Already there was something strange. Hamas’s armed wing, the Izzedin al-Qassam Brigades, has declared for some time that it was focusing on military targets, a change from its rocket attacks on Israeli civilian centers. Nevertheless, to have nearly a month go by without rocket attacks on civilians is almost unheard of in recent years.
The IDF’s responses to the attacks were also uncharacteristically restrained considering the Israeli casualties, limited to immediate defensive fire and late-night airstrikes on empty buildings and tunnels. Following the (more…)
In the early afternoon of August 18, 2011, terrorists launched a three-pronged attack on Israeli civilians and soldiers, shooting at civilian cars and buses, blowing up another bus, and launched cross-border shooting attacks. The violence along the Israeli-Egyptian border caused the deaths of eight Israelis, a number of the attackers and a handful of Egyptian security personnel.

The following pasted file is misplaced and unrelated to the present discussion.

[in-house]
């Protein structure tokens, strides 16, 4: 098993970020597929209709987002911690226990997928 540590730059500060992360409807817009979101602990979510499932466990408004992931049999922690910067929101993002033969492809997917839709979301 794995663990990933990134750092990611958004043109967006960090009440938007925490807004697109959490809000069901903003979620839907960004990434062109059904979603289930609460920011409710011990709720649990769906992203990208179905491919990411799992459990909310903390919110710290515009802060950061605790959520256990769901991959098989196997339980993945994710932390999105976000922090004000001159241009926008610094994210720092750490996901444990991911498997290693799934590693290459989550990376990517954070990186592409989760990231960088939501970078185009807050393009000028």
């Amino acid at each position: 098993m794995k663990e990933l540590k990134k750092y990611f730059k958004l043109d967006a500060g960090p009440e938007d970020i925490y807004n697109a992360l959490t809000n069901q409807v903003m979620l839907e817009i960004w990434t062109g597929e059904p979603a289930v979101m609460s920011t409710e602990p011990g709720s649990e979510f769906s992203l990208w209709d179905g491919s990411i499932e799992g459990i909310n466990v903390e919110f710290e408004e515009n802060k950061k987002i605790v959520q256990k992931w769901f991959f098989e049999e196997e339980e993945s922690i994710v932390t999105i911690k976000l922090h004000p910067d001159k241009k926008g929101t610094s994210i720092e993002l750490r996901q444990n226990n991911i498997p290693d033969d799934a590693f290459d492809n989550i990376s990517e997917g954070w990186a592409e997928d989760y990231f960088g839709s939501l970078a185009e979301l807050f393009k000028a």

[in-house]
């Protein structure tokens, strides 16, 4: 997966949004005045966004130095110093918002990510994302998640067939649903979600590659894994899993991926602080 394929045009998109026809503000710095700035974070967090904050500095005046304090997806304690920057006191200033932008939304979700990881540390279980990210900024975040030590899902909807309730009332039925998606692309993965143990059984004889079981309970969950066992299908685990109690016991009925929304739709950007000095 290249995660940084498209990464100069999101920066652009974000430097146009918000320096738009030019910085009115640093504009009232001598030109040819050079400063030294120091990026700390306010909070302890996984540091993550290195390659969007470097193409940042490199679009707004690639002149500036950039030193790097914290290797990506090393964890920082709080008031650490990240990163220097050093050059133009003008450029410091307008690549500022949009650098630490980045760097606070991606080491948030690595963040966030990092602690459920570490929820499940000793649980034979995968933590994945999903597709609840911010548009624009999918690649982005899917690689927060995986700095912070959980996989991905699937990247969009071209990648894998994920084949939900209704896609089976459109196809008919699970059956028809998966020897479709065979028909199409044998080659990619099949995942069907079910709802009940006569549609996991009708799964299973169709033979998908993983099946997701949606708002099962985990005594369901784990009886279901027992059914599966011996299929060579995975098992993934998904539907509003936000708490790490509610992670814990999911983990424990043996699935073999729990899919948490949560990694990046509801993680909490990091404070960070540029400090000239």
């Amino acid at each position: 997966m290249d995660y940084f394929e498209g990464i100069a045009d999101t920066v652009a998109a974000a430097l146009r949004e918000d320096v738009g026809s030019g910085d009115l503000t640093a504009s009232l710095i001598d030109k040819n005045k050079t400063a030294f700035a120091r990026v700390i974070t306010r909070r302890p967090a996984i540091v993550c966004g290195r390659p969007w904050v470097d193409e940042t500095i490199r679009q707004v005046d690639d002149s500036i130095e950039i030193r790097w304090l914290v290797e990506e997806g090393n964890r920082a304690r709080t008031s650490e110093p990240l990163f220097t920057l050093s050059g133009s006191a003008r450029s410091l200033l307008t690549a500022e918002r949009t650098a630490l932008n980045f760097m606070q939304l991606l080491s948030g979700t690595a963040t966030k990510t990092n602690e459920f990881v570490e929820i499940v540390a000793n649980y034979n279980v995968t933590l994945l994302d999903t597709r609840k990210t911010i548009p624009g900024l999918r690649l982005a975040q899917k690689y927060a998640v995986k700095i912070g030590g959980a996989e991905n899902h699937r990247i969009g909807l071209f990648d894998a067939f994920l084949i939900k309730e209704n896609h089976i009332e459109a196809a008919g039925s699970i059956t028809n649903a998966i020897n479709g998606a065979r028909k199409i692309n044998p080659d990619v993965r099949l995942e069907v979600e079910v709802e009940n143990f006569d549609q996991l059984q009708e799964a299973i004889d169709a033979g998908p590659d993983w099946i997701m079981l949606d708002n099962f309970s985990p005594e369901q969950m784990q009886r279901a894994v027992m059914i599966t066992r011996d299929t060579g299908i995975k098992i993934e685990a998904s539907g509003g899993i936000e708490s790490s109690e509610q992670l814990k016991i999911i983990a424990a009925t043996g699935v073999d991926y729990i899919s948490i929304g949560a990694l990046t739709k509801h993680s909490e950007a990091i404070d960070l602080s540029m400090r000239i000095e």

At around 3 p.m. that afternoon, with shooting still audible in the background of a live press conference in Eilat, Defense Minister Ehud Barak told the world that the attack (and attackers) originated in Gaza and vowed to respond “forcefully and decisively.” Minutes later, Israeli Air Force jets took off from their nearby bases and bombed the Gaza-based Popular Resistance Committees’ leadership. Six people were killed in that initial strike.
A few hours after the air strikes began, Prime Minister Binyamin Netanyahu held a dramatic press conference at the Defense Ministry in Tel Aviv. He presented a new doctrine of immediate, harsh response to any attack against Israelis and lauded his security services for (more…)